The 2010 election netted Republicans 63 House seats, which means there are plenty of targets for Democrats in 2012 — especially in districts that went for President Obama in the last presidential cycle.

There are 31 newly elected Republican representatives who represent districts won by Obama. Add those to the current members and that makes 62 Republican-held House seats that Obama carried in 2008.

Here are the 31 incoming GOP members who represent districts won by the president.

Daniel Webster (Fla.)
Allen West (Fla.)
Bobby Schilling (Ill.)
Robert Dold (Ill.)
Adam Kinzinger (Ill.)
Randy Hultgren (Ill.)
Joe Walsh (Ill.)
Kevin YoderKevin Wayne YoderOvernight Finance: House panel to take up bill toughening review of foreign deals | Trump acknowledges Cohen payment on disclosure form | Officials set for new round of China trade talks Carter, Yoder advance in appropriations committee leadership reshuffle GOP House super PAC reserves million in fall TV ads MORE (Kan.)
Dan BenishekDaniel (Dan) Joseph BenishekRepublican groups launch final ad blitz in key House battlegrounds Tea Party class reassesses record Michigan Republican to retire MORE (Mich.)
Tim Walberg (Mich.)
Chip Cravaack (Minn.)
Joe Heck (Nev.)
Frank Guinta (N.H.)
Charlie Bass (N.H.)
Jon Runyan (N.J.)
Richard Hanna (N.Y.)
Chris Gibson (N.Y.)
Ann Marie Buerkle (N.Y.)
Nan Hayworth (N.Y.)
Renee Ellmers (N.C.)
Steve Chabot (Ohio)
Steve Stivers (Ohio)
Mike Fitzpatrick (Pa.)
Pat Meehan (Pa.)
Lou BarlettaLouis (Lou) James BarlettaThe Hill's Morning Report — Sponsored by PhRMA — Tensions mount for House Republicans Koch-backed group to target some Republicans over spending vote in new ad campaign Trump endorses Arkansas governor's reelection bid ahead of primary MORE (Pa.)
Francisco "Quico" Canseco (Texas)
Blake FarentholdRandolph (Blake) Blake FarentholdSenators introduce bill to overhaul sexual harassment policy Freedom Caucus bruised but unbowed in GOP primary fights Five races to watch in the Texas runoffs MORE (Texas)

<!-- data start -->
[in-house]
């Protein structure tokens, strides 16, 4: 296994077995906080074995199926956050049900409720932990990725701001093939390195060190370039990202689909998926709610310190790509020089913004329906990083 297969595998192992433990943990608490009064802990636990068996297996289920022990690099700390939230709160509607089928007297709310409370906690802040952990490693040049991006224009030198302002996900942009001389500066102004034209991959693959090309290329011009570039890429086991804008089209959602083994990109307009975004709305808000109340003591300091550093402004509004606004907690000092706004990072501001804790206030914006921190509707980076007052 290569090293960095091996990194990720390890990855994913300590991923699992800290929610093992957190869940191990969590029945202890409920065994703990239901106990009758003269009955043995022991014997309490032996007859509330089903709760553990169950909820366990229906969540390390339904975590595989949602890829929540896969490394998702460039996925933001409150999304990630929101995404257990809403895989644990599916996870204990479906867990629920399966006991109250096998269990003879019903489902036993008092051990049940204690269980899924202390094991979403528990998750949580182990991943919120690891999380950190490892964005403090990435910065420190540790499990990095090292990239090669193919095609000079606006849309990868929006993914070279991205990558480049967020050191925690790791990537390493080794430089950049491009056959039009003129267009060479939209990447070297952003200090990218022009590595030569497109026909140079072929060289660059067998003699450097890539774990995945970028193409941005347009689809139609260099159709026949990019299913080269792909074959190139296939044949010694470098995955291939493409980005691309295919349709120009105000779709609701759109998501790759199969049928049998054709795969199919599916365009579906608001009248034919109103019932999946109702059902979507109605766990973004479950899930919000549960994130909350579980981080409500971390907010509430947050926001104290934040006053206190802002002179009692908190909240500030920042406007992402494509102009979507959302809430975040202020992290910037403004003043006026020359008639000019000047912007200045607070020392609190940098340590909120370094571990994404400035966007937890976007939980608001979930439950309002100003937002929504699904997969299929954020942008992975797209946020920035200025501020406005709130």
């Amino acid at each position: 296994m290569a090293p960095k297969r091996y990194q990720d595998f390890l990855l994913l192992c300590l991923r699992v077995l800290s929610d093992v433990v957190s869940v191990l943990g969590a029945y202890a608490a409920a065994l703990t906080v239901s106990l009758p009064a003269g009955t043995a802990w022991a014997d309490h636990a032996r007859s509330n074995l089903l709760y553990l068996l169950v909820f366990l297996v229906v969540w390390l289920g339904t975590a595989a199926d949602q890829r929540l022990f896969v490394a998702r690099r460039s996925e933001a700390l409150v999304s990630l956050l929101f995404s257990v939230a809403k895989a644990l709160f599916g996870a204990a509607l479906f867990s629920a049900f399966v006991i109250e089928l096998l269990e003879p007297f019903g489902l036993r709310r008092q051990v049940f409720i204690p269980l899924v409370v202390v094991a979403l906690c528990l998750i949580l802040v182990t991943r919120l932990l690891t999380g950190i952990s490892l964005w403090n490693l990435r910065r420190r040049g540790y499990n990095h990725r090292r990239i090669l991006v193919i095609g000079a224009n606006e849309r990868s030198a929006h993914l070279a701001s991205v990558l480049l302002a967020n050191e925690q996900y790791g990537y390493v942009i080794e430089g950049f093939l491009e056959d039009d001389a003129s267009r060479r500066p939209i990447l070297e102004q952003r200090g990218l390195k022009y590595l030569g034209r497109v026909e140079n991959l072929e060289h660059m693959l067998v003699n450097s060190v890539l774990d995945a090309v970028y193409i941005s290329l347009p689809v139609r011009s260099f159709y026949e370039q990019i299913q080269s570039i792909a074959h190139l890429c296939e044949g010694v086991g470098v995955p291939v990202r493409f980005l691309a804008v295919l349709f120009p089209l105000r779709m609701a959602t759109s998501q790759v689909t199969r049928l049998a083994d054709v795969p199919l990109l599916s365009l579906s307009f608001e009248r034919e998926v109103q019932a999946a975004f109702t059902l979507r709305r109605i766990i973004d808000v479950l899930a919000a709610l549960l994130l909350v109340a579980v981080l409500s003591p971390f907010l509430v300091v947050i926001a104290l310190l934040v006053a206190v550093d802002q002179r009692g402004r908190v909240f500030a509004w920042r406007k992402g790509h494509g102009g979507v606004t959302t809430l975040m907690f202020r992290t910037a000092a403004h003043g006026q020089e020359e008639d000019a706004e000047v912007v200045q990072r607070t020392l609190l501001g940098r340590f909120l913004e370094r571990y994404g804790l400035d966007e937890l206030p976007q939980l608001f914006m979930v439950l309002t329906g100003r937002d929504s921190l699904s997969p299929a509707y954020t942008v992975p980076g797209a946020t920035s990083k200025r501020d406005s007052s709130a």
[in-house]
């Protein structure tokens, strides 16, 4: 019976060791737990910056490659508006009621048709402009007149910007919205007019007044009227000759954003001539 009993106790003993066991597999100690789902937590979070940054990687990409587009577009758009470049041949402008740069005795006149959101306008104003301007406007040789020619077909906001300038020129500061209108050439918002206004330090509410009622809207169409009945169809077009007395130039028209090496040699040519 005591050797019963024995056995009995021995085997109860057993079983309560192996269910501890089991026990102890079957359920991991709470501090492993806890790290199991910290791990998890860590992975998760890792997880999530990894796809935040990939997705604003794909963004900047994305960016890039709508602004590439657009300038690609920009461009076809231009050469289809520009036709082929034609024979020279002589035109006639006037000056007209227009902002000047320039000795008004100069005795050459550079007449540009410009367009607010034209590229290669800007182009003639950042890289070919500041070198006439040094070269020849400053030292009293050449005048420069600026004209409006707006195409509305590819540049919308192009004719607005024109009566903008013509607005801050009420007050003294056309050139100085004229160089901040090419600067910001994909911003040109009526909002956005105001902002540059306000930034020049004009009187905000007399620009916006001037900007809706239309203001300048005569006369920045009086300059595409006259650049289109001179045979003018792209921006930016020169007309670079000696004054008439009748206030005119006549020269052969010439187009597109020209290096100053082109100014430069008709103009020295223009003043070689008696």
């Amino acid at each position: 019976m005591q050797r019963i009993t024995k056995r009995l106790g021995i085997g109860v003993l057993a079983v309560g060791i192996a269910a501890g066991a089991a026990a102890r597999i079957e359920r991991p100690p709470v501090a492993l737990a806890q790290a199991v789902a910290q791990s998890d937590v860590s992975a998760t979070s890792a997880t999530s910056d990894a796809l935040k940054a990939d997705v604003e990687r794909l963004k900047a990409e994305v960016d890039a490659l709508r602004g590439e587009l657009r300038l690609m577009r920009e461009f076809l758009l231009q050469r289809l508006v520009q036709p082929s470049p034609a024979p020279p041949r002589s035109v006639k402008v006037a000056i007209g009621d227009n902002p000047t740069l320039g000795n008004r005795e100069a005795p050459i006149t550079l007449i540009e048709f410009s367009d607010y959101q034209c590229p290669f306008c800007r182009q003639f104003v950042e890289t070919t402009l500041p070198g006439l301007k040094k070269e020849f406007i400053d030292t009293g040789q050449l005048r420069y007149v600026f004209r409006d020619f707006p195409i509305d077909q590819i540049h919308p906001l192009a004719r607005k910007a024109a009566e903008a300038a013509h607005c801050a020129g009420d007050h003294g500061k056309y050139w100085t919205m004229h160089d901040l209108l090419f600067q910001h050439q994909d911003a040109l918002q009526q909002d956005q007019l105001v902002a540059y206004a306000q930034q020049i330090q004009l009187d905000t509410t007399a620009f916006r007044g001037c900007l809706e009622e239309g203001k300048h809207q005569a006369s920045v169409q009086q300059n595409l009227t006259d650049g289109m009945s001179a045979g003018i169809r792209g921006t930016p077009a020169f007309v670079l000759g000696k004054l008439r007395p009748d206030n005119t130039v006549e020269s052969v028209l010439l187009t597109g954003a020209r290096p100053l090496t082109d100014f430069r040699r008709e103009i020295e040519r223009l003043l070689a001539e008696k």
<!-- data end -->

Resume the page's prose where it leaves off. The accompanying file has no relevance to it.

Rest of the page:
Scott RigellEdward (Scott) Scott RigellGOP rushes to embrace Trump GOP lawmaker appears in Gary Johnson ad Some in GOP say Trump has gone too far MORE (Va.)
Jaime Herrara (Wash.)
Reid RibbleReid James RibbleWith Trump, conservatives hope for ally in 'War on Christmas' GOP rushes to embrace Trump House stays Republican as GOP limits losses MORE (Wis.)
Sean DuffySean Patrick DuffyMarch for Our Lives to leave empty seats for lawmakers at town halls GOP lawmaker: 'Of course' Dems will impeach Trump if they take control of House Longtime manager of Bon Iver to run for Congress in Wisconsin: report MORE (Wis.)

There are any number of targets for Democrats in those districts, with much depending on how redistricting plays out in states like Ohio, New York and Illinois, all of which are losing House seats. Several ousted Democrats have also already hinted at rematches.

Of these 31 districts, Obama won just one of them by more than 60 percent of the vote in 2008. In the 10th District of Illinois, which was won by Rep.-elect Robert Dold last month, Obama won 61 percent of the vote over Arizona Sen. John McCainJohn Sidney McCainTo woo black voters in Georgia, Dems need to change their course of action Senate panel again looks to force Trump’s hand on cyber warfare strategy Senate panel advances 6B defense policy bill MORE.

Just over half of the districts were won by Obama with less than 53 percent of the vote.